The Asian Development Bank has urged Pakistani lawmakers to introduce legislation to provide legal cover to resettlement activities, as it believes the country pays little respect to those uprooted from their localities due to the construction of mega development projects.
The ADB report categorically states that there is a lot of confusion on sharing benefits and giving special attention to those who actually pay the price in terms of giving up their lands and resettlement in alien territories.
“The absence of a national or provincial policy on resettlement in Pakistan is resulting in displacement and compensation issues being addressed in an ad hoc manner with a high risk of impoverishment to those affected,” the Manila-based lending agency said in its report on enhanced safeguard management.
The report underscores a critical issue that often triggers violent protests, ending up at clashes between security personnel and affected populations.
Officials working in the National Highway Authority and the Water and Power Development Authority, however, say that a mafia is working under official patronage and appropriating billions of rupees through the government’s land acquisition activities. They claim that those with inside information first buy property in project areas and then sell it at higher rates to mint money, while the affected populations complain of remaining deprived of due compensation. While talking to The Express Tribune they claimed that one piece of land was sold twice and billions of rupees were made in various projects development projects for Multan by individuals with political clout.
Regardless, the ADB reiterated that national and provincial commitment was necessary in passing the resettlement act and enabling laws to be more responsive to Pakistan’s development needs.
“One of the key reasons for the delays in implementation of ADB-financed projects in Pakistan is the quality of resettlement plans and [their] implementation,” the report stated. “Pakistan applies the Land Acquisition Act of 1894 for land acquisition for public purpose and for companies.” The report observed that the 1984 Act is not accompanied by sufficient rules and regulations, and that each province interprets and implements the act according to its own systems through their respective boards of revenue.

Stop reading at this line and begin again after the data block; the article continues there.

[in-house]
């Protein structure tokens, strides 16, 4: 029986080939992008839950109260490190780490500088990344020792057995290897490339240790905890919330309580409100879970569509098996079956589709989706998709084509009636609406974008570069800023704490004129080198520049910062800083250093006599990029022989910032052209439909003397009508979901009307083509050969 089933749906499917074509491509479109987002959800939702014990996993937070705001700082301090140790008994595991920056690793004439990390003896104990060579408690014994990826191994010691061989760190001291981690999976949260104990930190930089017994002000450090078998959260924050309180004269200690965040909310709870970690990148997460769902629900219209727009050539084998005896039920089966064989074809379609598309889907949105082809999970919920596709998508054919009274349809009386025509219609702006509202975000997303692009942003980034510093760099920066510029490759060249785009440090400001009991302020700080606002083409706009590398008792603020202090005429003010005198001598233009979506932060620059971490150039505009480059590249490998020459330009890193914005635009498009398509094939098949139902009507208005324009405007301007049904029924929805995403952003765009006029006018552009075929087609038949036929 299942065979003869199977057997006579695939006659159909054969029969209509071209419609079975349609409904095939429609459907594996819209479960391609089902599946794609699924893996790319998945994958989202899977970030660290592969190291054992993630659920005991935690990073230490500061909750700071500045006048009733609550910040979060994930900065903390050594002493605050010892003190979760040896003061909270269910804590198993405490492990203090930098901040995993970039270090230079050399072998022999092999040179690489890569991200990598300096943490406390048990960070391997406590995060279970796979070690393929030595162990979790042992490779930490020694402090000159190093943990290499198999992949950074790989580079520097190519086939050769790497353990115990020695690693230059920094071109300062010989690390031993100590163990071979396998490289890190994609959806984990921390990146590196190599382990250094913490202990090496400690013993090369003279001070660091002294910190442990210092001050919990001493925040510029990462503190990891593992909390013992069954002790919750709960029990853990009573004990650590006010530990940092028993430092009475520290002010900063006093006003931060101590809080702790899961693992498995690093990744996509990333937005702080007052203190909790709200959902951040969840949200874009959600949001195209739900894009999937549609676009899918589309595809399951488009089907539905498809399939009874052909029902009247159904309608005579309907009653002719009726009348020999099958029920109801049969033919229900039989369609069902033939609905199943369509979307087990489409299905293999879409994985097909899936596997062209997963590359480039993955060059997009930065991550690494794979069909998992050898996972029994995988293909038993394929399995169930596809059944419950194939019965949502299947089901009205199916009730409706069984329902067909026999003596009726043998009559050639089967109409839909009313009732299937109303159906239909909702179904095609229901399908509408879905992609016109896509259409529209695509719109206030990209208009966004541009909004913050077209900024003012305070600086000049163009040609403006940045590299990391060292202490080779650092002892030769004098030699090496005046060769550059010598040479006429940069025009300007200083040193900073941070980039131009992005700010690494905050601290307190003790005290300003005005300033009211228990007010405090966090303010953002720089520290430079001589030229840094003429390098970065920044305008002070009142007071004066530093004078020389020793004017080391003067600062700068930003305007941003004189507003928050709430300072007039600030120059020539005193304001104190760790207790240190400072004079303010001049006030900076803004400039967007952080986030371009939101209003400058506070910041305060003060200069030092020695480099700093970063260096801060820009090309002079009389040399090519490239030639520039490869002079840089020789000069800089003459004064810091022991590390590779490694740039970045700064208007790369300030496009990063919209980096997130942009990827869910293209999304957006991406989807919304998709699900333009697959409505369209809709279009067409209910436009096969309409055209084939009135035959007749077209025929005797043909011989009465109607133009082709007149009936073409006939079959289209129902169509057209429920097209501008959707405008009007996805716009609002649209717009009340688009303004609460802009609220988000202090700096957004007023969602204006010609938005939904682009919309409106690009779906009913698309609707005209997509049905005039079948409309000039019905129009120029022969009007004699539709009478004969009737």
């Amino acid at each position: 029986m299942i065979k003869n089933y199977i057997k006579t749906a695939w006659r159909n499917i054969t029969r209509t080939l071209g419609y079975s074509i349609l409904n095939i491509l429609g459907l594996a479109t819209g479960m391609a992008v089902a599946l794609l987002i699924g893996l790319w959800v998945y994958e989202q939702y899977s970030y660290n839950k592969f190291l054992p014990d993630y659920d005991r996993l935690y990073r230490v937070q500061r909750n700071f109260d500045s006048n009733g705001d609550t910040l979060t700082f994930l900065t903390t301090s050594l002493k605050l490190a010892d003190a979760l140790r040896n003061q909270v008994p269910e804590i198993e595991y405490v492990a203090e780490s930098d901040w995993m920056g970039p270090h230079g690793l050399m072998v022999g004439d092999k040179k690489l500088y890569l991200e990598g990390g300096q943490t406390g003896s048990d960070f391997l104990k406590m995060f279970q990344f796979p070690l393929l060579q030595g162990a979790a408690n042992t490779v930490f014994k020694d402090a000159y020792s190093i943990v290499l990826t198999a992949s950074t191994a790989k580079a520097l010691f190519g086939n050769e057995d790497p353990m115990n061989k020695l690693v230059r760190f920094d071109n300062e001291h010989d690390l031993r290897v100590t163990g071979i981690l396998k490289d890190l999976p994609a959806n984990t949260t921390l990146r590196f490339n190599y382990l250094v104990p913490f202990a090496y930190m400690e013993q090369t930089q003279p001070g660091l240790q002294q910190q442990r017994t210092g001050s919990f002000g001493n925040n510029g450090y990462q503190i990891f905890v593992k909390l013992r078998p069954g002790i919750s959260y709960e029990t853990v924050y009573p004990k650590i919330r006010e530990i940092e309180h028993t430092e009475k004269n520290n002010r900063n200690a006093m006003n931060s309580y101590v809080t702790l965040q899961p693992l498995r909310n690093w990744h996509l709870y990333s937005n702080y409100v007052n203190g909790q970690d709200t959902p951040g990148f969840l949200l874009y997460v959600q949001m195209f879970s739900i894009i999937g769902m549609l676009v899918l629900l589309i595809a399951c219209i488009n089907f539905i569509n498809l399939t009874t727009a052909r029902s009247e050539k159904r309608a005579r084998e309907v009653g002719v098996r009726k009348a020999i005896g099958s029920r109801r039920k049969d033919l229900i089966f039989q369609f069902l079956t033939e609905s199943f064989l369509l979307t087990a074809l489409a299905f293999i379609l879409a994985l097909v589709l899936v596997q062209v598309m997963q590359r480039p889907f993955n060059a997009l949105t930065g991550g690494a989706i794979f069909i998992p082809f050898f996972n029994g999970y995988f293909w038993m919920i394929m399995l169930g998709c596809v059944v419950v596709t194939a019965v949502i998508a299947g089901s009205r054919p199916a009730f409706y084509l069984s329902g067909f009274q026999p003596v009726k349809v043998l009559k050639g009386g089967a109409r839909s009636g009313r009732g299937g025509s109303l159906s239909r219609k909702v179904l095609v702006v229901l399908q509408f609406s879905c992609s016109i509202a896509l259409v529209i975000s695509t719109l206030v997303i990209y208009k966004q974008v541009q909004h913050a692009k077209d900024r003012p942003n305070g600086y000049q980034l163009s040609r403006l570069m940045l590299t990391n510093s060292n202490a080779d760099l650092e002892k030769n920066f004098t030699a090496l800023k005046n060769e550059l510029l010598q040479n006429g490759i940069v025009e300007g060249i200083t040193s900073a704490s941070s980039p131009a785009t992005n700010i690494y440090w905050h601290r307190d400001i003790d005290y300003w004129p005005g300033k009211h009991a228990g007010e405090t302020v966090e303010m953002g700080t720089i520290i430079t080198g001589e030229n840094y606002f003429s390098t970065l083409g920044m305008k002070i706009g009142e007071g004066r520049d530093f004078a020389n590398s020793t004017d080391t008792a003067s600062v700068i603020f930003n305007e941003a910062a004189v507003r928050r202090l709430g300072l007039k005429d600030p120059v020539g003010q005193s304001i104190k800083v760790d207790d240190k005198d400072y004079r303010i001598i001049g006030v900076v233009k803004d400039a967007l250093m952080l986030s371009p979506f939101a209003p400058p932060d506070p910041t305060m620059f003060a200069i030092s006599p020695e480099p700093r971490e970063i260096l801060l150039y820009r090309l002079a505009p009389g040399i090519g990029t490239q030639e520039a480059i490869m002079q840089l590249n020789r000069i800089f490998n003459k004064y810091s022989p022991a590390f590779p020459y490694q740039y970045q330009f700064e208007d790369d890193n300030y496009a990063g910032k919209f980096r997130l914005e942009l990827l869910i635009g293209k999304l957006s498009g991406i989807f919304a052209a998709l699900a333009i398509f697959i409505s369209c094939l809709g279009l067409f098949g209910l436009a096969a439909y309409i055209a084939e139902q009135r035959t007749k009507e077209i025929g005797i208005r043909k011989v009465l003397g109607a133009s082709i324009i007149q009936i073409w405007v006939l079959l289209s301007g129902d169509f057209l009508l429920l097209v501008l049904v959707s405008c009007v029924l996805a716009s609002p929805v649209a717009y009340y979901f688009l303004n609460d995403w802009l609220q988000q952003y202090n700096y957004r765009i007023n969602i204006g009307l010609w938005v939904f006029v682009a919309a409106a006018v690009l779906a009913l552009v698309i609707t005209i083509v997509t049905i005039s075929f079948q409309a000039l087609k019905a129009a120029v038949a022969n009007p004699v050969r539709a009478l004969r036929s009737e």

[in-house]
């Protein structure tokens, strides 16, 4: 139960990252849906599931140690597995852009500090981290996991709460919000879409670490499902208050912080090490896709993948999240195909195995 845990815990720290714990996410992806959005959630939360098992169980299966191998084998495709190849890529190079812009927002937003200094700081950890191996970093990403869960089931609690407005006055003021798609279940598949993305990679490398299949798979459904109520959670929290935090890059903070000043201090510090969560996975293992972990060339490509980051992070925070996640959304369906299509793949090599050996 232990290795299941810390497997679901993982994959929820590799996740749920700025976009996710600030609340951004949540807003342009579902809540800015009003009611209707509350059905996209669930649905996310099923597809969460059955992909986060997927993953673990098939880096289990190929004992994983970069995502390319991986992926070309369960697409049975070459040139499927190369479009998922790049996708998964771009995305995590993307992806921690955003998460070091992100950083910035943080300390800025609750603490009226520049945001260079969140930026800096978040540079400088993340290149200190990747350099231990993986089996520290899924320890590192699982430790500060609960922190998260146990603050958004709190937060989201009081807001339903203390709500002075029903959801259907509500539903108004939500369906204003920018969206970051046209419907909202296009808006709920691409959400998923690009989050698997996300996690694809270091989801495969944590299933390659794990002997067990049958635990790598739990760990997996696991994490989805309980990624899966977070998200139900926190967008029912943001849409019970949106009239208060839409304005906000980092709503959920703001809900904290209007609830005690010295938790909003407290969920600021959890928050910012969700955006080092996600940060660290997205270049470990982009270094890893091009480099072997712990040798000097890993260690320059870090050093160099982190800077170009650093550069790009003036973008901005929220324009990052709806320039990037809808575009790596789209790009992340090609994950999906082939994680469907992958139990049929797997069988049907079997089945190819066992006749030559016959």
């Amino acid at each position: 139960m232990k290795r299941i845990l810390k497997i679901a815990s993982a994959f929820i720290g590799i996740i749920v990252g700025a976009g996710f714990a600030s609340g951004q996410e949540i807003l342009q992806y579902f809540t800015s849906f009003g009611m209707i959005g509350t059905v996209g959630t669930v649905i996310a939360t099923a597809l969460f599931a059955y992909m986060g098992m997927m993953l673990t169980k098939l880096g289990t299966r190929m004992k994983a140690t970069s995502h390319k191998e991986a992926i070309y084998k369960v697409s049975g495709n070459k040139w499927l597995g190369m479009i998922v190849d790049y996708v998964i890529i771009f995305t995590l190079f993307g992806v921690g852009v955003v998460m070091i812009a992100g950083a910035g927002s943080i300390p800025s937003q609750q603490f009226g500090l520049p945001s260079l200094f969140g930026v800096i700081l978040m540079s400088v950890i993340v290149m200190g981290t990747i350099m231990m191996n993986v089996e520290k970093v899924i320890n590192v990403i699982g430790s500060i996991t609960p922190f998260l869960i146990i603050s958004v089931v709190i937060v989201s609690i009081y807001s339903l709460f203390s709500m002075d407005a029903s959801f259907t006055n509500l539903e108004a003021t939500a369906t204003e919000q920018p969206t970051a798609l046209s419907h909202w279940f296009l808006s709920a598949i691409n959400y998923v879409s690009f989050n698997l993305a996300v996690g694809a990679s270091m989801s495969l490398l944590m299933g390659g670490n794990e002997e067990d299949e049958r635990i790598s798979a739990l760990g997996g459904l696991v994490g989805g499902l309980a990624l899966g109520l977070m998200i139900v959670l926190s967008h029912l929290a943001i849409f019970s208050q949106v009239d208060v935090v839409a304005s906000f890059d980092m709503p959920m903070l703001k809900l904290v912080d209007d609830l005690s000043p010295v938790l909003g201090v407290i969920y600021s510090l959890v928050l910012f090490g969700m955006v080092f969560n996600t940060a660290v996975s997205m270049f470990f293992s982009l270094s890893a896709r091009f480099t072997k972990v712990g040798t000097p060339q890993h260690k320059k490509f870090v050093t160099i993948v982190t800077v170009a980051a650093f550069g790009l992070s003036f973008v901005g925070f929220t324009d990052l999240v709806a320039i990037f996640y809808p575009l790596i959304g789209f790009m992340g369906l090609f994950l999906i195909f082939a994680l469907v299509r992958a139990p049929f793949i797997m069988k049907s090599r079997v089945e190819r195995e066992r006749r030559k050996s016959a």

The government’s inability to provide compensation to affected populations is one of the main reasons behind the ADB’s reluctance to provide funds for the $11.3 billion Diamer Bhasha Dam, according to an ADB official. The government has belatedly enhanced the compensation package, resulting into a cost escalation because of initial ill-planning on its own behalf.
It said that internally financed projects suffer from insufficient compensation for replacing lost assets, delayed payments, insufficient planning for livelihood restoration, social and cultural disarticulation, exclusion of untitled persons from development support, and the general lack of attention to gender and vulnerable groups.
The ADB further said the Planning Commission’s documentation requirements – like PC-1s and PC-2s – often underestimate the costs of land acquisition and resettlement and do not include social safeguards in project management. Social safeguards are viewed as a requirement by international financial institutions and bilateral donors, but executing agencies struggle to comply with these conditions, it observed.
While citing a report prepared by the Water Sector Task Force, the ADB said the Tarbela project – officially completed in 1976 with funding from the World Bank – is still plagued by unsettled land compensation cases, and uncertainty surrounding displaced households.
Pakistan faces a critical situation with regard to water storage and energy. Under Wapda’s Vision 2025, eight priority projects for major dams at an estimated cost of $28.7 billion have been identified. However, the dilly-dallying regarding displaced populations and compensating for resettlement may create hurdles in arranging foreign funding for these projects.
The ADB has said improvements have to be made in the existing laws if Pakistan wants external financing for its public and private sector development needs. The government’s apathy towards affected populations has delayed the completion of many crucial projects, as international lending agencies accord high priority to affected persons, it said.
Published in The Express Tribune, January 20th, 2013.
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